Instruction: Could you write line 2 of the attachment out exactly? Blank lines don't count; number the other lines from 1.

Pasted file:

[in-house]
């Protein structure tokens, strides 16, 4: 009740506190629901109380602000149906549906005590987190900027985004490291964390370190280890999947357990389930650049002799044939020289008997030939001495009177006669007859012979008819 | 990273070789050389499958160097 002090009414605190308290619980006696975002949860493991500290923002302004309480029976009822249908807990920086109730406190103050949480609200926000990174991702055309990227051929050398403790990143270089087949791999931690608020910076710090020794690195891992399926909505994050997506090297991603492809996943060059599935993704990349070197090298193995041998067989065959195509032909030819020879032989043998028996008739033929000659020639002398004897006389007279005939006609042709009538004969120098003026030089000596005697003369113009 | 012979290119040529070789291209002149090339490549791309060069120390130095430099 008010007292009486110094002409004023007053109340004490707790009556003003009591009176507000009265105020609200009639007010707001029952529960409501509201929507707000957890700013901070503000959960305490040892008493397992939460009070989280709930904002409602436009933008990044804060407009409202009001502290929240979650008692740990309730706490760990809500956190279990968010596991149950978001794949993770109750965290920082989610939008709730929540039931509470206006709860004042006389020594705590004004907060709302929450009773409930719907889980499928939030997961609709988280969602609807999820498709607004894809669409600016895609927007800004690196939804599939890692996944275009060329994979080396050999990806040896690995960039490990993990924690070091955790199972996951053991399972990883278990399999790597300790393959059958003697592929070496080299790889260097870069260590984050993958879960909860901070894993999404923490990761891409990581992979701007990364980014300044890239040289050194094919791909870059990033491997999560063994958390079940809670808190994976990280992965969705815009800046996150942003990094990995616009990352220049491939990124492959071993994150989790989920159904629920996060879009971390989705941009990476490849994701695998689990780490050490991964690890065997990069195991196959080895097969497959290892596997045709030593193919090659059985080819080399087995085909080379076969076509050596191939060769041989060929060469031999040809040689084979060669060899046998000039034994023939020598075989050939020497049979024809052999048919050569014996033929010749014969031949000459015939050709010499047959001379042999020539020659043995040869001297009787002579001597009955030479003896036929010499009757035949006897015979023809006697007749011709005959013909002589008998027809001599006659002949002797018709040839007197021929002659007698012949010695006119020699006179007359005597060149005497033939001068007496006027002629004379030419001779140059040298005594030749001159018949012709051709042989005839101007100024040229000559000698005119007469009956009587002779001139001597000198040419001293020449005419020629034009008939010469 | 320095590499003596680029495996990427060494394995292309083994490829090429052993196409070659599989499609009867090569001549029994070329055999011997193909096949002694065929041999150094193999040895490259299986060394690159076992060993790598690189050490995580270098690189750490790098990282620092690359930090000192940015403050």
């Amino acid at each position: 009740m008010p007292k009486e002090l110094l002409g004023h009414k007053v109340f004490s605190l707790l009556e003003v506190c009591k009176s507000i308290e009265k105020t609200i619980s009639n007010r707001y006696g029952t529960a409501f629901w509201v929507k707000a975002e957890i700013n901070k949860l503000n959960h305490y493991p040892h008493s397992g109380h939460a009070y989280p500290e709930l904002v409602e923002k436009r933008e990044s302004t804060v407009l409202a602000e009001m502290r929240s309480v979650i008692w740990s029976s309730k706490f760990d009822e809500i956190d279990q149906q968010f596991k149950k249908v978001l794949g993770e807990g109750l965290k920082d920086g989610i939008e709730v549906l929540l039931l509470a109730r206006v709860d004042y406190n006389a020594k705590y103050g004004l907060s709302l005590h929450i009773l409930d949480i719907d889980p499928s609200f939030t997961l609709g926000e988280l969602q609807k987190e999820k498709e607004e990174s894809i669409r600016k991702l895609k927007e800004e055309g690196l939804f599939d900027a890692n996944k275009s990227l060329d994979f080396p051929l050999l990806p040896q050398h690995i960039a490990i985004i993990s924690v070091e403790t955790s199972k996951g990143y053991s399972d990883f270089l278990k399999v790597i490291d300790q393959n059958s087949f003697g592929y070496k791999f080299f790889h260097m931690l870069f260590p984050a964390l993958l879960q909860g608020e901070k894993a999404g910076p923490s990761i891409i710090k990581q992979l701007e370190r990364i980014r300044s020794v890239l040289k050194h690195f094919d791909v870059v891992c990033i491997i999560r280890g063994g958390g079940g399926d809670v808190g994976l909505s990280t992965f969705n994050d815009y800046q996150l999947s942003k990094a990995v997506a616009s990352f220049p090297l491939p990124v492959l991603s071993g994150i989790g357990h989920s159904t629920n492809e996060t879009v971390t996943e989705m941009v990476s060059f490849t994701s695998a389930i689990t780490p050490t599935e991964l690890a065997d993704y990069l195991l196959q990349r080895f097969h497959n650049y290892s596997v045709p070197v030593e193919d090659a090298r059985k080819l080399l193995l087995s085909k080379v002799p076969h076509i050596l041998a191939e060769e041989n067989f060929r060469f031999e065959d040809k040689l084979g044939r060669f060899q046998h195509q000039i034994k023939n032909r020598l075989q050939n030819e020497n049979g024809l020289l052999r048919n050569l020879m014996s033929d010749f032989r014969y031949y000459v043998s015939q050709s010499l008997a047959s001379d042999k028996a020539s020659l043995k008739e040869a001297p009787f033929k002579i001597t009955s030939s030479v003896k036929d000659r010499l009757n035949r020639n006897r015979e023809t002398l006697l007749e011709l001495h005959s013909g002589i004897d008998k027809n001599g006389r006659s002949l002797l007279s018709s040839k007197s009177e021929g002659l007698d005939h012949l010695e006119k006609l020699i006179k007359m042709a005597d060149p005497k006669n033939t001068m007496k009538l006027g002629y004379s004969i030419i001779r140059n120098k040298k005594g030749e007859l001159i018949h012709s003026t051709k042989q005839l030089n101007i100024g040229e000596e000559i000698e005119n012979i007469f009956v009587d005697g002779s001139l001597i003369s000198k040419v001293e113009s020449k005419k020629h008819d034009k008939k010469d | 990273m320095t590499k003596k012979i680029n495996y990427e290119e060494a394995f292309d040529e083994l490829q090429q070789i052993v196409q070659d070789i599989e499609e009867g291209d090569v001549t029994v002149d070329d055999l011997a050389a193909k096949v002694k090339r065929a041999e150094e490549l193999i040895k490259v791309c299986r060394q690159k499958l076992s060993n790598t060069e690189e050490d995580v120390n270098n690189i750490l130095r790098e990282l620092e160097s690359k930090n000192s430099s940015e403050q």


């Protein structure tokens, strides 16, 4: 009740506190629901109380602000149906549906005590987190900027985004490291964390370190280890999947357990389930650049002799044939020289008997030939001495009177006669007859012979008819 | 990273070789050389499958160097 002090009414605190308290619980006696975002949860493991500290923002302004309480029976009822249908807990920086109730406190103050949480609200926000990174991702055309990227051929050398403790990143270089087949791999931690608020910076710090020794690195891992399926909505994050997506090297991603492809996943060059599935993704990349070197090298193995041998067989065959195509032909030819020879032989043998028996008739033929000659020639002398004897006389007279005939006609042709009538004969120098003026030089000596005697003369113009 | 012979290119040529070789291209002149090339490549791309060069120390130095430099 008010007292009486110094002409004023007053109340004490707790009556003003009591009176507000009265105020609200009639007010707001029952529960409501509201929507707000957890700013901070503000959960305490040892008493397992939460009070989280709930904002409602436009933008990044804060407009409202009001502290929240979650008692740990309730706490760990809500956190279990968010596991149950978001794949993770109750965290920082989610939008709730929540039931509470206006709860004042006389020594705590004004907060709302929450009773409930719907889980499928939030997961609709988280969602609807999820498709607004894809669409600016895609927007800004690196939804599939890692996944275009060329994979080396050999990806040896690995960039490990993990924690070091955790199972996951053991399972990883278990399999790597300790393959059958003697592929070496080299790889260097870069260590984050993958879960909860901070894993999404923490990761891409990581992979701007990364980014300044890239040289050194094919791909870059990033491997999560063994958390079940809670808190994976990280992965969705815009800046996150942003990094990995616009990352220049491939990124492959071993994150989790989920159904629920996060879009971390989705941009990476490849994701695998689990780490050490991964690890065997990069195991196959080895097969497959290892596997045709030593193919090659059985080819080399087995085909080379076969076509050596191939060769041989060929060469031999040809040689084979060669060899046998000039034994023939020598075989050939020497049979024809052999048919050569014996033929010749014969031949000459015939050709010499047959001379042999020539020659043995040869001297009787002579001597009955030479003896036929010499009757035949006897015979023809006697007749011709005959013909002589008998027809001599006659002949002797018709040839007197021929002659007698012949010695006119020699006179007359005597060149005497033939001068007496006027002629004379030419001779140059040298005594030749001159018949012709051709042989005839101007100024040229000559000698005119007469009956009587002779001139001597000198040419001293020449005419020629034009008939010469 | 320095590499003596680029495996990427060494394995292309083994490829090429052993196409070659599989499609009867090569001549029994070329055999011997193909096949002694065929041999150094193999040895490259299986060394690159076992060993790598690189050490995580270098690189750490790098990282620092690359930090000192940015403050």